MRX Increases Chromatin Accessibility at Stalled Replication Forks to Promote Nascent DNA Resection and Cohesin Loading.

Mol Cell 2020 01 20;77(2):395-410.e3. Epub 2019 Nov 20.

Institut de Génétique Humaine, CNRS, Université de Montpellier, Equipe Labellisée Ligue contre le Cancer, Montpellier, France. Electronic address:

The recovery of stalled replication forks depends on the controlled resection of nascent DNA and on the loading of cohesin. These processes operate in the context of nascent chromatin, but the impact of nucleosome structure on a fork restart remains poorly understood. Here, we show that the Mre11-Rad50-Xrs2 (MRX) complex acts together with the chromatin modifiers Gcn5 and Set1 and the histone remodelers RSC, Chd1, and Isw1 to promote chromatin remodeling at stalled forks. Increased chromatin accessibility facilitates the resection of nascent DNA by the Exo1 nuclease and the Sgs1 and Chl1 DNA helicases. Importantly, increased ssDNA promotes the recruitment of cohesin to arrested forks in a Scc2-Scc4-dependent manner. Altogether, these results indicate that MRX cooperates with chromatin modifiers to orchestrate the action of remodelers, nucleases, and DNA helicases, promoting the resection of nascent DNA and the loading of cohesin, two key processes involved in the recovery of arrested forks.
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http://dx.doi.org/10.1016/j.molcel.2019.10.029DOI Listing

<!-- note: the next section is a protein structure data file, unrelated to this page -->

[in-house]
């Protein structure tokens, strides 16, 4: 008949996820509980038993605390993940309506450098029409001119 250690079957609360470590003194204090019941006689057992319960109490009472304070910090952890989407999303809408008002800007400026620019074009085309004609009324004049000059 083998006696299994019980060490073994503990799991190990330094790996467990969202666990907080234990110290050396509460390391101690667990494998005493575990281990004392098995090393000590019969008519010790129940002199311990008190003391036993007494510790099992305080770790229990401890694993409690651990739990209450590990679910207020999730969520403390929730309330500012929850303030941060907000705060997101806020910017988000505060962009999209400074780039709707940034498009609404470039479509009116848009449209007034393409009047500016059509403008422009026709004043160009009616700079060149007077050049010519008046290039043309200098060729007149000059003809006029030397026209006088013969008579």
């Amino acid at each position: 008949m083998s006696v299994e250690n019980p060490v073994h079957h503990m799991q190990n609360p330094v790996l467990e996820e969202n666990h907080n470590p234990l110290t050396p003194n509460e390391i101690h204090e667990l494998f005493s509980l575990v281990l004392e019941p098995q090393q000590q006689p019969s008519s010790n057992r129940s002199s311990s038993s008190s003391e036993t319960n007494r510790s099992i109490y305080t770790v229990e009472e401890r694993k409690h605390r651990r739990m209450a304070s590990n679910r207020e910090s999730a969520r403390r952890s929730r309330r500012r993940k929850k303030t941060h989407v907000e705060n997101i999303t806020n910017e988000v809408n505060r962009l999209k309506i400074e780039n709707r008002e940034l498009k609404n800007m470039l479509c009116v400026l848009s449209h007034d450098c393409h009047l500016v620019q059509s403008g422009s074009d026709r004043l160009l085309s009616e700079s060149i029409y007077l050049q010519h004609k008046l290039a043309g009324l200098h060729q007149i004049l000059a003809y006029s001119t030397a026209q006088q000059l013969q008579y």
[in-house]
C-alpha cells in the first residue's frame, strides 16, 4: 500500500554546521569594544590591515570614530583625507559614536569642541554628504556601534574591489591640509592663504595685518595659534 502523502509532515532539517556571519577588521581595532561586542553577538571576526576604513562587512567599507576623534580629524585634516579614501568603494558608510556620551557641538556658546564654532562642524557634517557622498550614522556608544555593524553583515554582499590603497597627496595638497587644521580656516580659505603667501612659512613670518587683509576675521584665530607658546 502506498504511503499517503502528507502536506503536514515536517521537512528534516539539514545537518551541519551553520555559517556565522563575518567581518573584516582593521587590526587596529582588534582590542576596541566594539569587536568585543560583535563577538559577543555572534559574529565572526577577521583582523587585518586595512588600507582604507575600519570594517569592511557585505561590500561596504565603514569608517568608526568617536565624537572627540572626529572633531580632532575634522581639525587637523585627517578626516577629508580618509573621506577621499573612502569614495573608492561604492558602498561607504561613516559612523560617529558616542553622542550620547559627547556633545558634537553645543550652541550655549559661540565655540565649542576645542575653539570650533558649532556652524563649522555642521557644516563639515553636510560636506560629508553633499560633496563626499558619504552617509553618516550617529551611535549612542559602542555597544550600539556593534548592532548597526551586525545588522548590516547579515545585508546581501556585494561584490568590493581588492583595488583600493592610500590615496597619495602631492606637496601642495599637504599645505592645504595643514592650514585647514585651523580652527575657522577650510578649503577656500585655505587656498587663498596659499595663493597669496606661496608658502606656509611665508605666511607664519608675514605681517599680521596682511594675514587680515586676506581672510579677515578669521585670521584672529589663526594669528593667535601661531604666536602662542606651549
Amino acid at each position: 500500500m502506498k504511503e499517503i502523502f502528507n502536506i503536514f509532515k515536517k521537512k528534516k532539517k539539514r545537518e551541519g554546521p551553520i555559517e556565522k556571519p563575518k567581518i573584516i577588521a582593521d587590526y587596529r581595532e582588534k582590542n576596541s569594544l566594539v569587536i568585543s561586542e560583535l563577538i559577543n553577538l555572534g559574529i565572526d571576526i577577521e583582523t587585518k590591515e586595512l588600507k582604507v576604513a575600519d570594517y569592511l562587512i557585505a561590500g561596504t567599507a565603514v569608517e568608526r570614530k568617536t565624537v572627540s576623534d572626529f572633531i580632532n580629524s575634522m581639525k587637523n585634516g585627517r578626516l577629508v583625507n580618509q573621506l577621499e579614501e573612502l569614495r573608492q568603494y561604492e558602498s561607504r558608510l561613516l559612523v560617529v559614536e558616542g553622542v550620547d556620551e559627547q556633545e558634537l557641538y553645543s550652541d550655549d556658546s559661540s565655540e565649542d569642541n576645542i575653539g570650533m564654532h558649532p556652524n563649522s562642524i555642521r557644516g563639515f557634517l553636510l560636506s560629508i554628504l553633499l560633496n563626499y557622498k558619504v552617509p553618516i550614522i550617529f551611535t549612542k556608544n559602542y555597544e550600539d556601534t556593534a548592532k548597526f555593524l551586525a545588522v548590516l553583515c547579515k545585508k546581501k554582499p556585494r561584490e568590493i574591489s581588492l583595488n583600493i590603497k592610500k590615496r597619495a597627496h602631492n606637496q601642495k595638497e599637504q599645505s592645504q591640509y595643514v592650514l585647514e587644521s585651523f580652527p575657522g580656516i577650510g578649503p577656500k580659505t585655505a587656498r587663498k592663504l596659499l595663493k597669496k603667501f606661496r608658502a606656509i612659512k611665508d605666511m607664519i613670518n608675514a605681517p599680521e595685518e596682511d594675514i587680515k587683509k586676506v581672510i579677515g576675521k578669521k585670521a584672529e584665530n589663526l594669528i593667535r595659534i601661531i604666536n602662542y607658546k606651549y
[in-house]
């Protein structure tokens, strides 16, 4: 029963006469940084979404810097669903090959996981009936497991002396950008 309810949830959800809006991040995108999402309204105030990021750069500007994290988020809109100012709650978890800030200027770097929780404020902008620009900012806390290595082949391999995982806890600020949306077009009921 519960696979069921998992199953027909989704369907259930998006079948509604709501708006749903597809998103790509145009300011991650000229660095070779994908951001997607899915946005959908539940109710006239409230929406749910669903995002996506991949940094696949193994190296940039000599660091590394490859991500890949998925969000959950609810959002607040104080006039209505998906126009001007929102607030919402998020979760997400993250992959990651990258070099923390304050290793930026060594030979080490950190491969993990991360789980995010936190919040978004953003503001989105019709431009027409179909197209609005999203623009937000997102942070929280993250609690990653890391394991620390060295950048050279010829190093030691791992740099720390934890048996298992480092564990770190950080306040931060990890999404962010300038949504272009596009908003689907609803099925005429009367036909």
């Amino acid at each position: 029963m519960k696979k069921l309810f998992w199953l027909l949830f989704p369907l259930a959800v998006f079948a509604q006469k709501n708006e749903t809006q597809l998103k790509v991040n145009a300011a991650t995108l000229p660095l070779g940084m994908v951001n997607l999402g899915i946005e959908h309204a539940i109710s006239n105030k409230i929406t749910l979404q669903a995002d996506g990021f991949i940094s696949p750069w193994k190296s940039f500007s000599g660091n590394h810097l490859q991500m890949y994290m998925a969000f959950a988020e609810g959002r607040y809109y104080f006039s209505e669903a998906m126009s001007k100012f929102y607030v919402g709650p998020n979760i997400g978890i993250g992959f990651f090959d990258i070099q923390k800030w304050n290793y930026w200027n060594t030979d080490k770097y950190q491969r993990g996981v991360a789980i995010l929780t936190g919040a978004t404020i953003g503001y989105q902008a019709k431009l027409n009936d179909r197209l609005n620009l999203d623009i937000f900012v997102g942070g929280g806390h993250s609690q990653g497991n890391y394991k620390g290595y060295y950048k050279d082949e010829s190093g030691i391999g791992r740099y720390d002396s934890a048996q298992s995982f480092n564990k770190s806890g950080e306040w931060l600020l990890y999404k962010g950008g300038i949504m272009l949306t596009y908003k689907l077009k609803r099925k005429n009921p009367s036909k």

January 2020

Kinome expression profiling to target new therapeutic avenues in multiple myeloma.

Haematologica 2020 03 9;105(3):784-795. Epub 2019 Jul 9.

IGH, CNRS, Université de Montpellier, Montpellier, France

Multiple myeloma (MM) account for approximately 10% of hematological malignancies and is the second most common hematological disorder. Kinases inhibitors are widely used and their efficiency for the treatment of cancers has been demonstrated. Here, in order to identify kinases of potential therapeutic interest for the treatment of MM, we investigated the prognostic impact of the kinome expression profile in large cohorts of patients. We identified 36 kinome-related genes significantly linked with a prognostic value to MM, and built a kinome index based on their expression. The Kinome Index (KI) is linked to prognosis, proliferation, differentiation, and relapse in MM. We then tested inhibitors targeting seven of the identified protein kinas-es (PBK, SRPK1, CDC7-DBF4, MELK, CHK1, PLK4, MPS1/TTK) in human myeloma cell lines. All tested inhibitors significantly reduced the viability of myeloma cell lines, and we confirmed the potential clinical interest of three of them on primary myeloma cells from patients. In addition, we demonstrated their ability to potentialize the toxicity of conventional treatments, including Melphalan and Lenalidomide. This highlights their potential beneficial effect in myeloma therapy. Three kinases inhibitors (CHK1i, MELKi and PBKi) overcome resistance to Lenalidomide, while CHK1, PBK and DBF4 inhibitors re-sensitize Melphalan resistant cell line to this conventional therapeutic agent. Altogether, we demonstrate that kinase inhibitors could be of therapeutic interest especially in high-risk myeloma patients defined by the KI. CHEK1, MELK, PLK4, SRPK1, CDC7-DBF4, MPS1/TTK and PBK inhibitors could represent new treatment options either alone or in combination with Melphalan or IMiD for refractory/relapsing myeloma patients.
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http://dx.doi.org/10.3324/haematol.2018.208306DOI Listing
http://www.ncbi.nlm.nih.gov/pmc/articles/PMC7049359PMC
March 2020

EXD2 Protects Stressed Replication Forks and Is Required for Cell Viability in the Absence of BRCA1/2.

Mol Cell 2019 08 26;75(3):605-619.e6. Epub 2019 Jun 26.

The Institute of Cancer Research, London, UK. Electronic address: